• Grey literature including: government and non-governmental organisation reports and academic dissertations.
  • Full reports of studies including: qualitative, quantitative and mixed methods studies will be considered.
  • All study designs will be considered including cross-sectional qualitative and quantitative studies, randomised controlled trials, and quasi-experimental designs and pilot studies.

Exclusion criteria

  • Evidence from countries outside sub-Saharan Africa will be excluded because the cultures and nature of GBV may be substantially different from our target group.
  • Evidence from conflict or post-conflict settings (see definitions below) will be excluded as causes or circumstances under which fathers become absent during and/or immediately after conflict may be different in nature when equated to those dynamics in non-conflict settings.
  • Evidence where the impact of fathers' absence could not be differentiated from the impact of a broader interference/intervention.
  • Non-English publications will be excluded.
  • Studies published before January 1990 and after June 2015.
  • Studies with no focus on children.
  • Studies reporting father absence due to incarceration.
  • Studies reporting father absence due to death.
  • Studies reporting father absence due to travel for long duration for work but involved in child's life.
  • Studies on orphaned and institutionalised children.

During the keyword search (see table 2), keywords will be combined into a phrase including Boolean (AND, OR) terms, a sample as demonstrated below (as this will be an iterative process and will be documented in the analysis and write-up):

Table 2
Electronic search record

(‘Gender-based violence’ OR ‘Domestic Violence’ OR ‘Intimate partner violence’ OR ‘Partner Violence’ OR ‘Spousal violence’ OR ‘Dating violence’ OR ‘Child sexual abuse’ OR ‘Violence against women’ AND ‘Father absence’ OR ‘Absent and unknown fathers’ OR ‘Absent but known fathers’ OR ‘Absent and undisclosed fathers’ OR ‘Unknown and deceased fathers’ OR ‘Known but physically absent fathers’ OR ‘Uninvolved fathers’ OR ‘Father not co-residing’)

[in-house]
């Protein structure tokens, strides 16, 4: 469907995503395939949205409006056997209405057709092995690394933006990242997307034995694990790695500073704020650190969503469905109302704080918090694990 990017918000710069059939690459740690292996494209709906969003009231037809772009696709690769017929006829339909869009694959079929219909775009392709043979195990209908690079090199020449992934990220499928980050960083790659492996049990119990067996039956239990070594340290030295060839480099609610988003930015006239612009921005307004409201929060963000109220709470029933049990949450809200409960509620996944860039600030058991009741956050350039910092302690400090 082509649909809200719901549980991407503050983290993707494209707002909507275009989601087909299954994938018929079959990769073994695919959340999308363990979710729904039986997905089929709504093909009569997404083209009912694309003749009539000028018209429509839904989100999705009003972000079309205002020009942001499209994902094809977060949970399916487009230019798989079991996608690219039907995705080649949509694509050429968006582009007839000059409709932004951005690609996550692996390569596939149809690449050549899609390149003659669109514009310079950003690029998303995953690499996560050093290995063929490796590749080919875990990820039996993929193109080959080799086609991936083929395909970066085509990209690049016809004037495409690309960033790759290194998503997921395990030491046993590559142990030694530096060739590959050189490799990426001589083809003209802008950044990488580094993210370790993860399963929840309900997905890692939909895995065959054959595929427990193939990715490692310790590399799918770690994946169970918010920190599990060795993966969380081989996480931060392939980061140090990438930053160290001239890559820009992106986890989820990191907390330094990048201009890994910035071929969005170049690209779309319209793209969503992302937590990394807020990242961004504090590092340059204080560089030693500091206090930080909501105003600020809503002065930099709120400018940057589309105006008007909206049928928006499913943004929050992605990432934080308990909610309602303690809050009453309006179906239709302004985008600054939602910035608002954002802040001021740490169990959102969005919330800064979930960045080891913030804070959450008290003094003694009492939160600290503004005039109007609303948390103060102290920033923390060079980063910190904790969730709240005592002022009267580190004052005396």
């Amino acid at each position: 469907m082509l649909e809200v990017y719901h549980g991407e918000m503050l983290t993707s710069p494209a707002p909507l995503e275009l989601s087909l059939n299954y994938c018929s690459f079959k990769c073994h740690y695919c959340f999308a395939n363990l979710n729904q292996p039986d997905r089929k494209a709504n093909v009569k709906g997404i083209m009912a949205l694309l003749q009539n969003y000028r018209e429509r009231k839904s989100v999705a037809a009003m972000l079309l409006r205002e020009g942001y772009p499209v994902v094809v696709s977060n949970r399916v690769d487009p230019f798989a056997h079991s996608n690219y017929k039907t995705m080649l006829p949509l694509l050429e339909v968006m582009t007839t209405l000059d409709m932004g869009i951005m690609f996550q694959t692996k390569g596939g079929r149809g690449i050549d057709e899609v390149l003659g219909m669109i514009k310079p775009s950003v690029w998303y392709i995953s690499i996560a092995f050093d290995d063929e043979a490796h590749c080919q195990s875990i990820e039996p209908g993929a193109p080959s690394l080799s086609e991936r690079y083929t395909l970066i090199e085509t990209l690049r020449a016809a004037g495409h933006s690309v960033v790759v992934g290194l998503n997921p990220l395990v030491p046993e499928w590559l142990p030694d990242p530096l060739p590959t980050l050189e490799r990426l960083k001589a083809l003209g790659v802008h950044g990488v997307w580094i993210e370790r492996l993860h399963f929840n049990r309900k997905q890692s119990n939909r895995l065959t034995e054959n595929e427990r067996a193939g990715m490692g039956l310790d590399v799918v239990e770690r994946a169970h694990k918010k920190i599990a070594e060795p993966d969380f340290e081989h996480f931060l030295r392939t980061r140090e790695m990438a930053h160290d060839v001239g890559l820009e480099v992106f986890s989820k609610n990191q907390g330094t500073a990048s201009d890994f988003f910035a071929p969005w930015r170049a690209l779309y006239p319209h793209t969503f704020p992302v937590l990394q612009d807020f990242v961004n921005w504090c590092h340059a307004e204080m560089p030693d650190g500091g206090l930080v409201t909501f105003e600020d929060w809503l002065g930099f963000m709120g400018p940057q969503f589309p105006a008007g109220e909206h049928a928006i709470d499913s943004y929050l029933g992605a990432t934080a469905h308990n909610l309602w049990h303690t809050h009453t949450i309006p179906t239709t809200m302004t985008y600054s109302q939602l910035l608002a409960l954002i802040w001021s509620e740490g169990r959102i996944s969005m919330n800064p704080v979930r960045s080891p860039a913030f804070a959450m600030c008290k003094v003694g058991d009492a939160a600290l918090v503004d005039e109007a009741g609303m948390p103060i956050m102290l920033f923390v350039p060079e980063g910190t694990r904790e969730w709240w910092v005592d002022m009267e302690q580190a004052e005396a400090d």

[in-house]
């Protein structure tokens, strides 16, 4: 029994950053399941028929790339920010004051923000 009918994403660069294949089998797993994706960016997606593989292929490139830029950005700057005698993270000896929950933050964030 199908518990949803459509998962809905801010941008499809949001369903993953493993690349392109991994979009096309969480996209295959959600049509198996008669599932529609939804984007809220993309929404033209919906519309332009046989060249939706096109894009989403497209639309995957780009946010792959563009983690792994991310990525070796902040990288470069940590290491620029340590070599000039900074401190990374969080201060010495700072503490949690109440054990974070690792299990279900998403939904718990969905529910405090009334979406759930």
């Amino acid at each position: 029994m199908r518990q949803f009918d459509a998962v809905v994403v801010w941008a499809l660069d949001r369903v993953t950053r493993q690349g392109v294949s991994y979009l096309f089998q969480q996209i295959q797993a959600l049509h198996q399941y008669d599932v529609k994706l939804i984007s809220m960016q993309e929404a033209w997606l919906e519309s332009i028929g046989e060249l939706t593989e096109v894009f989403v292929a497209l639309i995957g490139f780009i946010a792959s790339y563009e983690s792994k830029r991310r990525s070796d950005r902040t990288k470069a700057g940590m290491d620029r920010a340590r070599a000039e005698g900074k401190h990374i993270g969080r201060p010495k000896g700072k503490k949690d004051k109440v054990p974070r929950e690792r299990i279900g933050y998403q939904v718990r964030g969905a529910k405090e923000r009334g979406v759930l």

All researchers will keep an updated record of the number of publications identified and date during each session of the literature search using table 2 below.

Collating, summarising and reporting results

The principal aim of this study is to scope the existing evidence and summarise the findings as presented across articles. The research team will meet to carry out a thematic analysis of the studies and provide an overview of all the data reviewed. This process will include the following steps: First, the bibliographic details, study design, number of participants, intervention(s), comparison(s), study setting and funding source of the included studies will be examined. Second, results of the studies on perpetration of GBV by boys and men, GBV victimisation of girls, GBV victimisation of boys, on evidence whether GBV leads to absent fathers, and on whether father absence leads to GBV will be coded by all authors independently. When all the included studies have been explored and coded, authors will come together and interrogate the resulting themes and critically examine their relationship to the research question. Further to this, the study team will scrutinise the meanings of the findings as they relate to the overall aim of the study, and discuss the implications for future research, practice and policy.


The proposed scoping review will generate findings that will aid in describing the links between GBV and absent fathers in sub-Saharan Africa. While this area has received little research attention, emerging evidence from South Africa suggests that children who grow up with absent fathers may be at an increased risk of experiencing various forms of GBV in their lives. However, the understanding of the links between GBV and absent fathers is currently inadequate. For example, there is little understanding on how prevalent the abuse of children with absent fathers is, what the factors are that lead to abuse, and what the nature is of the relationship between GBV and absent fathers. This review will enable the authors to answer these questions and further elucidate what is known and unknown about the links between these phenomena in the sub-Saharan region.

Specific targeted research on absent fathers and its effect on the psychological and social health of children in sub-Saharan Africa is still in its infancy. Until now, we are not aware of any review or empirical studies that have been conducted in sub-Saharan Africa to specifically look at the question addressed in the current proposal. As such, the findings of this review will contribute to knowledge on this topic area and impact practice, policy and research in the area of father connections, fatherhood and child health.